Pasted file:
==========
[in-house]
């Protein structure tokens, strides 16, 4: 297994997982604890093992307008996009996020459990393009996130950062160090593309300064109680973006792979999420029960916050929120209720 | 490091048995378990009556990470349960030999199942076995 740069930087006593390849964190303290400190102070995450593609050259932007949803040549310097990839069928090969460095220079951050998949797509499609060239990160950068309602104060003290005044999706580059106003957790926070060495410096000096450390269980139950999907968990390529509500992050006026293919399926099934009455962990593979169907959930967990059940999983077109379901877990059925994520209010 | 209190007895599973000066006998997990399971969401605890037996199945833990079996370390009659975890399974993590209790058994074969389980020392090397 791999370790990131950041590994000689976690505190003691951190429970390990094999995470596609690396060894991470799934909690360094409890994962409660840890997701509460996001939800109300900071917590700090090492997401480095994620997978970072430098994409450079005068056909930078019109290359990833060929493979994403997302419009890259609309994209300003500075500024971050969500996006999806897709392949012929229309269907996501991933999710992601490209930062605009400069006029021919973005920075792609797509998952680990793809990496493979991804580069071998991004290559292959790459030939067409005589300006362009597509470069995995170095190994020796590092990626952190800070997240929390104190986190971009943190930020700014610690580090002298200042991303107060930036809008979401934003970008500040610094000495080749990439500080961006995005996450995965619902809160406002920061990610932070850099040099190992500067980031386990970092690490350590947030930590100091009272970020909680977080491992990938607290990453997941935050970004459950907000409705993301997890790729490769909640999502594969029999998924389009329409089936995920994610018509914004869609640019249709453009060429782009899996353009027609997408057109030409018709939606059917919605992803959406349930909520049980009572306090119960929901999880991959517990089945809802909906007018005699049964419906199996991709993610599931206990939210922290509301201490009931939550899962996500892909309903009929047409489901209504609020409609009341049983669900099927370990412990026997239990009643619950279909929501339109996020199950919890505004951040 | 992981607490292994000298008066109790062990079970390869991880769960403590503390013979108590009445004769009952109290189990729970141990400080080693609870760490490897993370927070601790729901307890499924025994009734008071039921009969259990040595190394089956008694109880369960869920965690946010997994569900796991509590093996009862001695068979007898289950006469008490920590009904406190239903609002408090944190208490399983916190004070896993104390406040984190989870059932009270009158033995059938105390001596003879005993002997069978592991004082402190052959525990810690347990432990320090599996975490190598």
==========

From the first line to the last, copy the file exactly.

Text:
[in-house]
């Protein structure tokens, strides 16, 4: 297994997982604890093992307008996009996020459990393009996130950062160090593309300064109680973006792979999420029960916050929120209720 | 490091048995378990009556990470349960030999199942076995 740069930087006593390849964190303290400190102070995450593609050259932007949803040549310097990839069928090969460095220079951050998949797509499609060239990160950068309602104060003290005044999706580059106003957790926070060495410096000096450390269980139950999907968990390529509500992050006026293919399926099934009455962990593979169907959930967990059940999983077109379901877990059925994520209010 | 209190007895599973000066006998997990399971969401605890037996199945833990079996370390009659975890399974993590209790058994074969389980020392090397 791999370790990131950041590994000689976690505190003691951190429970390990094999995470596609690396060894991470799934909690360094409890994962409660840890997701509460996001939800109300900071917590700090090492997401480095994620997978970072430098994409450079005068056909930078019109290359990833060929493979994403997302419009890259609309994209300003500075500024971050969500996006999806897709392949012929229309269907996501991933999710992601490209930062605009400069006029021919973005920075792609797509998952680990793809990496493979991804580069071998991004290559292959790459030939067409005589300006362009597509470069995995170095190994020796590092990626952190800070997240929390104190986190971009943190930020700014610690580090002298200042991303107060930036809008979401934003970008500040610094000495080749990439500080961006995005996450995965619902809160406002920061990610932070850099040099190992500067980031386990970092690490350590947030930590100091009272970020909680977080491992990938607290990453997941935050970004459950907000409705993301997890790729490769909640999502594969029999998924389009329409089936995920994610018509914004869609640019249709453009060429782009899996353009027609997408057109030409018709939606059917919605992803959406349930909520049980009572306090119960929901999880991959517990089945809802909906007018005699049964419906199996991709993610599931206990939210922290509301201490009931939550899962996500892909309903009929047409489901209504609020409609009341049983669900099927370990412990026997239990009643619950279909929501339109996020199950919890505004951040 | 992981607490292994000298008066109790062990079970390869991880769960403590503390013979108590009445004769009952109290189990729970141990400080080693609870760490490897993370927070601790729901307890499924025994009734008071039921009969259990040595190394089956008694109880369960869920965690946010997994569900796991509590093996009862001695068979007898289950006469008490920590009904406190239903609002408090944190208490399983916190004070896993104390406040984190989870059932009270009158033995059938105390001596003879005993002997069978592991004082402190052959525990810690347990432990320090599996975490190598």